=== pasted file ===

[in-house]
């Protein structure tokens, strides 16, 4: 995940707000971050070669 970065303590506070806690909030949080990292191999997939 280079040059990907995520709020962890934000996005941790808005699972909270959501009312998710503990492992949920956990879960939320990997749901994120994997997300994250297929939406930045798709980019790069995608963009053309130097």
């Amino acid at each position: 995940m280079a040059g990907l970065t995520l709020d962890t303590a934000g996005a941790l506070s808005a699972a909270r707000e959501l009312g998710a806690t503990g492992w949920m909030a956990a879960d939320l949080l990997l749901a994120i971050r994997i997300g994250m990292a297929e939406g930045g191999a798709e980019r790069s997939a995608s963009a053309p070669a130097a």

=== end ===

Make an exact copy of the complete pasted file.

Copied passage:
[in-house]
């Protein structure tokens, strides 16, 4: 995940707000971050070669 970065303590506070806690909030949080990292191999997939 280079040059990907995520709020962890934000996005941790808005699972909270959501009312998710503990492992949920956990879960939320990997749901994120994997997300994250297929939406930045798709980019790069995608963009053309130097």
């Amino acid at each position: 995940m280079a040059g990907l970065t995520l709020d962890t303590a934000g996005a941790l506070s808005a699972a909270r707000e959501l009312g998710a806690t503990g492992w949920m909030a956990a879960d939320l949080l990997l749901a994120i971050r994997i997300g994250m990292a297929e939406g930045g191999a798709e980019r790069s997939a995608s963009a053309p070669a130097a």